The best selling Swiss author, Erich von Däniken, has taken another step closer to realising his dream of creating a theme park outside Interlaken to showcase what he calls the "Mysteries of the World".
Visitors to Interlaken will soon be able to journey back in time to ancient Egypt or the Mayan kingdom, or travel to Mars.
At a ceremony at a disused airfield outside of the resort on March 1, von Däniken and his partners laid the foundation for the "Mysteries of the World" park. They say they have overcome most financial and legal obstacles, and if all goes according to plan, the park will open its doors to the public in the middle of next year.
"We have permission from the authorities," says von Däniken. "We have raised SFr30 million and we now hope to receive commitments for a further SFr20 million; that still leaves SFr30 million but we're confident because we have letters of intent. I'm sure we'll have the rest of the financing within the next eight months."
Whereas Disneyland takes visitors through a world of make believe, von Däniken hopes his theme park will provide new insights into some of the world's unsolved mysteries that he has spent a lifetime writing about. His first book, Chariots of the Gods, which brought him worldwide fame, was based on his theory that there is ample evidence on earth of extraterrestrial visits.
"It's imagination and curiosity. Every intelligent being is curious. And we have a lot of mysteries on the earth, under the sea and in outer space, which haven't been solved," he explains.
"I have the impression sometimes that our scientific community makes out that we know everything, but that's not true. Many questions haven't been answered. We'll present these riddles in the most modern way."
Built to resemble the solar system, the park will take visitors through transparent passageways into domes and replicas of pyramids where they'll be taken on an interactive journey to the sites, which have puzzled archaeologists and fascinated von Däniken for decades.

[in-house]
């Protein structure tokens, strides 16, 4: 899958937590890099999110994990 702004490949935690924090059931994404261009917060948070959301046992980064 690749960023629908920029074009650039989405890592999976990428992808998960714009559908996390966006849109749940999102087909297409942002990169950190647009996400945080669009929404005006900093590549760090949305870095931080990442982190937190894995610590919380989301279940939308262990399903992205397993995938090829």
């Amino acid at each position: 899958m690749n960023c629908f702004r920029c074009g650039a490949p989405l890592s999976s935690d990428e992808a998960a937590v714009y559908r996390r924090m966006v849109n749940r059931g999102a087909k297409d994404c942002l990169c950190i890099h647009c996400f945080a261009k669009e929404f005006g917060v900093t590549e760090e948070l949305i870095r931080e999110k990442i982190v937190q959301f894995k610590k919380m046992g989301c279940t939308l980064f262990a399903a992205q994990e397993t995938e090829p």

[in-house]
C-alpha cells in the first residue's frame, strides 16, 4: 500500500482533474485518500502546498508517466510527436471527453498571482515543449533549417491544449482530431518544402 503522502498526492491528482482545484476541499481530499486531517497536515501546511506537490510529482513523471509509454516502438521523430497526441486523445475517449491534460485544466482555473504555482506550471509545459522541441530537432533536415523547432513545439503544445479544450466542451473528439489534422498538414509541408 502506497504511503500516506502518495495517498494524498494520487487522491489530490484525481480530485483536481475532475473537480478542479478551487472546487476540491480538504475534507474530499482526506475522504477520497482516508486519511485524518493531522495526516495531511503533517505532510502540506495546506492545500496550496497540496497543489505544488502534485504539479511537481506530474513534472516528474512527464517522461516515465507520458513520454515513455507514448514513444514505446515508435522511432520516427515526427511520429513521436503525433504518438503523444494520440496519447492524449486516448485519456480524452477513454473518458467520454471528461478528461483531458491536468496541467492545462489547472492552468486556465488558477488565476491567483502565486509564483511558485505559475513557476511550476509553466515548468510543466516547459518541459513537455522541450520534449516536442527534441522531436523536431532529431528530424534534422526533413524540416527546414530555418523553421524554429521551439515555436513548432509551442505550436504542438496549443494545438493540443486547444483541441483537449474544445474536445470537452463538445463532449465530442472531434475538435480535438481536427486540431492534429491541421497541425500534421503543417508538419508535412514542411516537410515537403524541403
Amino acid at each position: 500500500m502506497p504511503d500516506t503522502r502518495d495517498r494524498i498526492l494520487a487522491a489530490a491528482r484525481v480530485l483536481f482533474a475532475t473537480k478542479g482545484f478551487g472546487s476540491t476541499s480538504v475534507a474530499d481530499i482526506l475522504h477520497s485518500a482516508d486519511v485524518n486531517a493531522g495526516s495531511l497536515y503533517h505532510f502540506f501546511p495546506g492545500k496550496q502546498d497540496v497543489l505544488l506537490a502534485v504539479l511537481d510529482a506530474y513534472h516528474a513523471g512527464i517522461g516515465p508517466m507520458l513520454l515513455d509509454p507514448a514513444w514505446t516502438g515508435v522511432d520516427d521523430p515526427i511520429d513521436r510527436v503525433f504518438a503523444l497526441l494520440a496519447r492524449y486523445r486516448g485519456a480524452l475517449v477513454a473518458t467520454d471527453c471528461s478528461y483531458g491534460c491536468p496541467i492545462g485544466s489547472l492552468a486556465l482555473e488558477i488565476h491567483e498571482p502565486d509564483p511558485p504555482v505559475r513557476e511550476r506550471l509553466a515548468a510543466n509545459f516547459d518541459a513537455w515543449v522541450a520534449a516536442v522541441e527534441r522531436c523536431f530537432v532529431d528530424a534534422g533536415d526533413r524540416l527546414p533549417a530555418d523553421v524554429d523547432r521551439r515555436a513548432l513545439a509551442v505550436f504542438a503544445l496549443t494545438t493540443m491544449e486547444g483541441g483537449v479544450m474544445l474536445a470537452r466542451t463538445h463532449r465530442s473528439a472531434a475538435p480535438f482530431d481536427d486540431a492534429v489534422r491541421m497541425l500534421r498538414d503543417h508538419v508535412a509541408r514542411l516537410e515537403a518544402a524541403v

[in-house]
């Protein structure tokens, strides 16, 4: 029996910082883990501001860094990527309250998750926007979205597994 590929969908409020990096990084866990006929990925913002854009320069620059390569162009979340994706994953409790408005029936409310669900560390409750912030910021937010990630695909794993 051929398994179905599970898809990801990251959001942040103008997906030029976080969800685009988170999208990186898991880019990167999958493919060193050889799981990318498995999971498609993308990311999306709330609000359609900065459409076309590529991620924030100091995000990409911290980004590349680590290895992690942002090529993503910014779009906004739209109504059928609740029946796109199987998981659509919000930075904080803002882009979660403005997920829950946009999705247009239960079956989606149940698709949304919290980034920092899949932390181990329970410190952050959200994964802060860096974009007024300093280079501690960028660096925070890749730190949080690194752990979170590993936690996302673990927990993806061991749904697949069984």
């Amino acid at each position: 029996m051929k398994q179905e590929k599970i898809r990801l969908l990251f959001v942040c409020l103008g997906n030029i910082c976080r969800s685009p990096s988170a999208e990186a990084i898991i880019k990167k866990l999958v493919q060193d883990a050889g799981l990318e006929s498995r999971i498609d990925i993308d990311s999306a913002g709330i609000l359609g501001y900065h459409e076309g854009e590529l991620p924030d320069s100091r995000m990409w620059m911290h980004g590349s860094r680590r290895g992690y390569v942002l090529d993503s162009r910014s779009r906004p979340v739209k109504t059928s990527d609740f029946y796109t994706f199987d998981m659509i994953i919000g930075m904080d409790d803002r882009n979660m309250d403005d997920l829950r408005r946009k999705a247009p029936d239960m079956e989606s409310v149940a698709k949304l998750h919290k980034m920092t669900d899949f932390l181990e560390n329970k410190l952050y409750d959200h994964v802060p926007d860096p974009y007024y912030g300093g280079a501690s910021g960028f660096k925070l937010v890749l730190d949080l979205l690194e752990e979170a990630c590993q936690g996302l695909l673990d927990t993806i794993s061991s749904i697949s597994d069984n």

There will be simulated flights over Nazca in Peru, where kilometre-long straight lines resembling airstrips were found covering the arid ground. Or visitors can try moving a five tonne granite block similar to those used to build the Pyramids of Giza.
Von Däniken says he wants visitors to enter the park with an open mind, and insists he won't push his belief that the pyramids and Nazca lines, as well as many other unsolved mysteries, were the work of extraterrestrials or our ancestors attempting to communicate with them.
There has been no mystery about his success so far. "We're a small group of men who've known what we've wanted since the beginning and we know how much money we have," he says. "The project is financed solely through private investors. There is no public funds or bank financing. It's an interesting investment."
Despite his belief in UFOs, these are down-to-earth words of wisdom for the organisers of Switzerland's planned national exhibition, Expo 02, which has been beset by financial problems.
In Switzerland at least for the time being, the future of Expo 02 has become a greater mystery than von Däniken's Mysteries of the World.
by Dale Bechtel